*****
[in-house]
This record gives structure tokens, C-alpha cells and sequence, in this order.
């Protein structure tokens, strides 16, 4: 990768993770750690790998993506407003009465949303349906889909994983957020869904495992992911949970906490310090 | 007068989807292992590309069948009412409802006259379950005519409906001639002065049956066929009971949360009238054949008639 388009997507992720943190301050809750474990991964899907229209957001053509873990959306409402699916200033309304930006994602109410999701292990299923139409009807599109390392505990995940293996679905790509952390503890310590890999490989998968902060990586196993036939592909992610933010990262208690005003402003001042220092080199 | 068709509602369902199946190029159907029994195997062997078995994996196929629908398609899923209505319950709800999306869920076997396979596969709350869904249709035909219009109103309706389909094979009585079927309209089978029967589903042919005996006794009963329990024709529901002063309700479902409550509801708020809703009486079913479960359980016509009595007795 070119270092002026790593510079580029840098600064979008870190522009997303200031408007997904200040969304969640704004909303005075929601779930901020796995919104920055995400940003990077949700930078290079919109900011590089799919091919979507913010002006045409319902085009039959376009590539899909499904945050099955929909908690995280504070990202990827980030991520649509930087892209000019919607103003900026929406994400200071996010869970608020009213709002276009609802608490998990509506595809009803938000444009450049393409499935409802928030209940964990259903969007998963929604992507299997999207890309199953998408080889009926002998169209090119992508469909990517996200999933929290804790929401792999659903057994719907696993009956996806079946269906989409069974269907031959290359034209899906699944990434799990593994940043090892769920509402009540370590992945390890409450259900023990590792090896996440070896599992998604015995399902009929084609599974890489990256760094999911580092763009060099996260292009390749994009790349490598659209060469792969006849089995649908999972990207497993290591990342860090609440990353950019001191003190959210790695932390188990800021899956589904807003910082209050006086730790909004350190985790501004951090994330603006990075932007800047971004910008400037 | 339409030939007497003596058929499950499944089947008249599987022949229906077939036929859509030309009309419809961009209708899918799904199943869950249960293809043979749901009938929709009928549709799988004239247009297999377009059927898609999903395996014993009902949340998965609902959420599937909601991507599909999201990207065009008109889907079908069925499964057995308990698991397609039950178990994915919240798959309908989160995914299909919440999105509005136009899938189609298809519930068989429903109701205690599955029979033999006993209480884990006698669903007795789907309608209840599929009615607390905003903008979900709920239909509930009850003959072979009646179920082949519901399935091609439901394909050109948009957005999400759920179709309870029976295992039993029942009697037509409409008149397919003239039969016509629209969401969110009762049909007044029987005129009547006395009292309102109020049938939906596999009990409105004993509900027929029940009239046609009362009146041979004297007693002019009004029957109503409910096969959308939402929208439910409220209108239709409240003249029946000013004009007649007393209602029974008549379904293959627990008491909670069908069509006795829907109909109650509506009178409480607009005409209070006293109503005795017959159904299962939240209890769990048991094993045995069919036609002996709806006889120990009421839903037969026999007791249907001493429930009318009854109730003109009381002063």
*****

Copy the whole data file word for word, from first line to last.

[in-house]
This record gives structure tokens, C-alpha cells and sequence, in this order.
């Protein structure tokens, strides 16, 4: 990768993770750690790998993506407003009465949303349906889909994983957020869904495992992911949970906490310090 | 007068989807292992590309069948009412409802006259379950005519409906001639002065049956066929009971949360009238054949008639 388009997507992720943190301050809750474990991964899907229209957001053509873990959306409402699916200033309304930006994602109410999701292990299923139409009807599109390392505990995940293996679905790509952390503890310590890999490989998968902060990586196993036939592909992610933010990262208690005003402003001042220092080199 | 068709509602369902199946190029159907029994195997062997078995994996196929629908398609899923209505319950709800999306869920076997396979596969709350869904249709035909219009109103309706389909094979009585079927309209089978029967589903042919005996006794009963329990024709529901002063309700479902409550509801708020809703009486079913479960359980016509009595007795 070119270092002026790593510079580029840098600064979008870190522009997303200031408007997904200040969304969640704004909303005075929601779930901020796995919104920055995400940003990077949700930078290079919109900011590089799919091919979507913010002006045409319902085009039959376009590539899909499904945050099955929909908690995280504070990202990827980030991520649509930087892209000019919607103003900026929406994400200071996010869970608020009213709002276009609802608490998990509506595809009803938000444009450049393409499935409802928030209940964990259903969007998963929604992507299997999207890309199953998408080889009926002998169209090119992508469909990517996200999933929290804790929401792999659903057994719907696993009956996806079946269906989409069974269907031959290359034209899906699944990434799990593994940043090892769920509402009540370590992945390890409450259900023990590792090896996440070896599992998604015995399902009929084609599974890489990256760094999911580092763009060099996260292009390749994009790349490598659209060469792969006849089995649908999972990207497993290591990342860090609440990353950019001191003190959210790695932390188990800021899956589904807003910082209050006086730790909004350190985790501004951090994330603006990075932007800047971004910008400037 | 339409030939007497003596058929499950499944089947008249599987022949229906077939036929859509030309009309419809961009209708899918799904199943869950249960293809043979749901009938929709009928549709799988004239247009297999377009059927898609999903395996014993009902949340998965609902959420599937909601991507599909999201990207065009008109889907079908069925499964057995308990698991397609039950178990994915919240798959309908989160995914299909919440999105509005136009899938189609298809519930068989429903109701205690599955029979033999006993209480884990006698669903007795789907309608209840599929009615607390905003903008979900709920239909509930009850003959072979009646179920082949519901399935091609439901394909050109948009957005999400759920179709309870029976295992039993029942009697037509409409008149397919003239039969016509629209969401969110009762049909007044029987005129009547006395009292309102109020049938939906596999009990409105004993509900027929029940009239046609009362009146041979004297007693002019009004029957109503409910096969959308939402929208439910409220209108239709409240003249029946000013004009007649007393209602029974008549379904293959627990008491909670069908069509006795829907109909109650509506009178409480607009005409209070006293109503005795017959159904299962939240209890769990048991094993045995069919036609002996709806006889120990009421839903037969026999007791249907001493429930009318009854109730003109009381002063």